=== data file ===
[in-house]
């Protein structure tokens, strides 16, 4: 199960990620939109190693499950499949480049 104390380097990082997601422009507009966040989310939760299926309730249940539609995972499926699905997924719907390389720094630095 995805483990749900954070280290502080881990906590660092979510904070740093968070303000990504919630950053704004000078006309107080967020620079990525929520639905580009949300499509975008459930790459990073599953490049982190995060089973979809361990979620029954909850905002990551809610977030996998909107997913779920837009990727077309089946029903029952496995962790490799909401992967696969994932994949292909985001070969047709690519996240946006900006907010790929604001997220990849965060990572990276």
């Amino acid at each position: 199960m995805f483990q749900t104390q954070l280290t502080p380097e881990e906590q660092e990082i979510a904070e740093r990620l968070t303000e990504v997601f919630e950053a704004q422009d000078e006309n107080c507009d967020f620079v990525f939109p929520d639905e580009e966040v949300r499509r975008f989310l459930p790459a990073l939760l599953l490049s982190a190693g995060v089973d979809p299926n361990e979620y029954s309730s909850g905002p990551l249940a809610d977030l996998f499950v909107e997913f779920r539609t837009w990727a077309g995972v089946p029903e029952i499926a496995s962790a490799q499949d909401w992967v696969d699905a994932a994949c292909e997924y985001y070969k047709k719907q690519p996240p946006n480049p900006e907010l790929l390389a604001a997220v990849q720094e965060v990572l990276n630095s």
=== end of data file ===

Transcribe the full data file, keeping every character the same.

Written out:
[in-house]
């Protein structure tokens, strides 16, 4: 199960990620939109190693499950499949480049 104390380097990082997601422009507009966040989310939760299926309730249940539609995972499926699905997924719907390389720094630095 995805483990749900954070280290502080881990906590660092979510904070740093968070303000990504919630950053704004000078006309107080967020620079990525929520639905580009949300499509975008459930790459990073599953490049982190995060089973979809361990979620029954909850905002990551809610977030996998909107997913779920837009990727077309089946029903029952496995962790490799909401992967696969994932994949292909985001070969047709690519996240946006900006907010790929604001997220990849965060990572990276």
């Amino acid at each position: 199960m995805f483990q749900t104390q954070l280290t502080p380097e881990e906590q660092e990082i979510a904070e740093r990620l968070t303000e990504v997601f919630e950053a704004q422009d000078e006309n107080c507009d967020f620079v990525f939109p929520d639905e580009e966040v949300r499509r975008f989310l459930p790459a990073l939760l599953l490049s982190a190693g995060v089973d979809p299926n361990e979620y029954s309730s909850g905002p990551l249940a809610d977030l996998f499950v909107e997913f779920r539609t837009w990727a077309g995972v089946p029903e029952i499926a496995s962790a490799q499949d909401w992967v696969d699905a994932a994949c292909e997924y985001y070969k047709k719907q690519p996240p946006n480049p900006e907010l790929l390389a604001a997220v990849q720094e965060v990572l990276n630095s």